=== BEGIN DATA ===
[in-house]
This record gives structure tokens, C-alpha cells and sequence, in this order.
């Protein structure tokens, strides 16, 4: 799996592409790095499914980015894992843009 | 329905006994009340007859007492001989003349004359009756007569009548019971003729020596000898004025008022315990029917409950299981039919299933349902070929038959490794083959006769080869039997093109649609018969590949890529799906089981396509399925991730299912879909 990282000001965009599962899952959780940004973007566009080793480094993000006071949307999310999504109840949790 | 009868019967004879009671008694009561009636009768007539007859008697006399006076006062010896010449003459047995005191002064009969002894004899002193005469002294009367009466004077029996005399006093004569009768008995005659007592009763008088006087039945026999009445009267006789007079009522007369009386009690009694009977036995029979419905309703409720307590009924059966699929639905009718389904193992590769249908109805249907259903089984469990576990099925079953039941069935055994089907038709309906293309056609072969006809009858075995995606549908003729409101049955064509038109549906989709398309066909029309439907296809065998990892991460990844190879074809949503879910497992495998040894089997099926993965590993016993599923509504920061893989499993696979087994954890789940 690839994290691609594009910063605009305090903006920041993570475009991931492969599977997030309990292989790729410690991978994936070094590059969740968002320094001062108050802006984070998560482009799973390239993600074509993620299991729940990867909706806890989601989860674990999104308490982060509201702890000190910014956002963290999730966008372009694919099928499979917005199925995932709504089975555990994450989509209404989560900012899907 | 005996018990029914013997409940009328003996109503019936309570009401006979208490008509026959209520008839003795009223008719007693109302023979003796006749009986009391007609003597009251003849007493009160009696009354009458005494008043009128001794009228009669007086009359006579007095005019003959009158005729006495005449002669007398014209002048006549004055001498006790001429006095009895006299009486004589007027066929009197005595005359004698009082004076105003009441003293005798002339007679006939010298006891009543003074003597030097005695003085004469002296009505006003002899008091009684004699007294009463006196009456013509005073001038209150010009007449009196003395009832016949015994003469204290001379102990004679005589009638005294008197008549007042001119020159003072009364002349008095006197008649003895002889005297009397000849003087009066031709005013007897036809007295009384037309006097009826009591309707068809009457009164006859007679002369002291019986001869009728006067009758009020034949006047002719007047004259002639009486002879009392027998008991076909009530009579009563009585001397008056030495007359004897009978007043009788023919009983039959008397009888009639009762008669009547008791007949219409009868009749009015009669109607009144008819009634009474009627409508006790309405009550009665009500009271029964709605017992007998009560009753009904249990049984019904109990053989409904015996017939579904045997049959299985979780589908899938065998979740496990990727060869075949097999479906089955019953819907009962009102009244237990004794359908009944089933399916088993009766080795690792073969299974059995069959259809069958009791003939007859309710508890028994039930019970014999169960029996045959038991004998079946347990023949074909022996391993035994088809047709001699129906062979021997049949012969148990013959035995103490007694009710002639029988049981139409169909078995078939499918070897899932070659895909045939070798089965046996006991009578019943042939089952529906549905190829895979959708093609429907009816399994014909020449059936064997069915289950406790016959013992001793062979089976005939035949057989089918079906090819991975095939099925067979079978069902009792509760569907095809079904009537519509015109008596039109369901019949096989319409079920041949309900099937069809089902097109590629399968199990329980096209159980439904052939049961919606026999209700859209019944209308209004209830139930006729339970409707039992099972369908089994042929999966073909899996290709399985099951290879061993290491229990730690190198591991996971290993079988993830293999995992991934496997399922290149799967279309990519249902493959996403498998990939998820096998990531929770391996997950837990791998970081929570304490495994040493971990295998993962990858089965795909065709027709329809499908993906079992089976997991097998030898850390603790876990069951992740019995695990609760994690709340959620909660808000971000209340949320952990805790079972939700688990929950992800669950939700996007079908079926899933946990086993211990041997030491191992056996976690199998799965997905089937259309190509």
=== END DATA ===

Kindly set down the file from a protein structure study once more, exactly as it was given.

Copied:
[in-house]
This record gives structure tokens, C-alpha cells and sequence, in this order.
């Protein structure tokens, strides 16, 4: 799996592409790095499914980015894992843009 | 329905006994009340007859007492001989003349004359009756007569009548019971003729020596000898004025008022315990029917409950299981039919299933349902070929038959490794083959006769080869039997093109649609018969590949890529799906089981396509399925991730299912879909 990282000001965009599962899952959780940004973007566009080793480094993000006071949307999310999504109840949790 | 009868019967004879009671008694009561009636009768007539007859008697006399006076006062010896010449003459047995005191002064009969002894004899002193005469002294009367009466004077029996005399006093004569009768008995005659007592009763008088006087039945026999009445009267006789007079009522007369009386009690009694009977036995029979419905309703409720307590009924059966699929639905009718389904193992590769249908109805249907259903089984469990576990099925079953039941069935055994089907038709309906293309056609072969006809009858075995995606549908003729409101049955064509038109549906989709398309066909029309439907296809065998990892991460990844190879074809949503879910497992495998040894089997099926993965590993016993599923509504920061893989499993696979087994954890789940 690839994290691609594009910063605009305090903006920041993570475009991931492969599977997030309990292989790729410690991978994936070094590059969740968002320094001062108050802006984070998560482009799973390239993600074509993620299991729940990867909706806890989601989860674990999104308490982060509201702890000190910014956002963290999730966008372009694919099928499979917005199925995932709504089975555990994450989509209404989560900012899907 | 005996018990029914013997409940009328003996109503019936309570009401006979208490008509026959209520008839003795009223008719007693109302023979003796006749009986009391007609003597009251003849007493009160009696009354009458005494008043009128001794009228009669007086009359006579007095005019003959009158005729006495005449002669007398014209002048006549004055001498006790001429006095009895006299009486004589007027066929009197005595005359004698009082004076105003009441003293005798002339007679006939010298006891009543003074003597030097005695003085004469002296009505006003002899008091009684004699007294009463006196009456013509005073001038209150010009007449009196003395009832016949015994003469204290001379102990004679005589009638005294008197008549007042001119020159003072009364002349008095006197008649003895002889005297009397000849003087009066031709005013007897036809007295009384037309006097009826009591309707068809009457009164006859007679002369002291019986001869009728006067009758009020034949006047002719007047004259002639009486002879009392027998008991076909009530009579009563009585001397008056030495007359004897009978007043009788023919009983039959008397009888009639009762008669009547008791007949219409009868009749009015009669109607009144008819009634009474009627409508006790309405009550009665009500009271029964709605017992007998009560009753009904249990049984019904109990053989409904015996017939579904045997049959299985979780589908899938065998979740496990990727060869075949097999479906089955019953819907009962009102009244237990004794359908009944089933399916088993009766080795690792073969299974059995069959259809069958009791003939007859309710508890028994039930019970014999169960029996045959038991004998079946347990023949074909022996391993035994088809047709001699129906062979021997049949012969148990013959035995103490007694009710002639029988049981139409169909078995078939499918070897899932070659895909045939070798089965046996006991009578019943042939089952529906549905190829895979959708093609429907009816399994014909020449059936064997069915289950406790016959013992001793062979089976005939035949057989089918079906090819991975095939099925067979079978069902009792509760569907095809079904009537519509015109008596039109369901019949096989319409079920041949309900099937069809089902097109590629399968199990329980096209159980439904052939049961919606026999209700859209019944209308209004209830139930006729339970409707039992099972369908089994042929999966073909899996290709399985099951290879061993290491229990730690190198591991996971290993079988993830293999995992991934496997399922290149799967279309990519249902493959996403498998990939998820096998990531929770391996997950837990791998970081929570304490495994040493971990295998993962990858089965795909065709027709329809499908993906079992089976997991097998030898850390603790876990069951992740019995695990609760994690709340959620909660808000971000209340949320952990805790079972939700688990929950992800669950939700996007079908079926899933946990086993211990041997030491191992056996976690199998799965997905089937259309190509």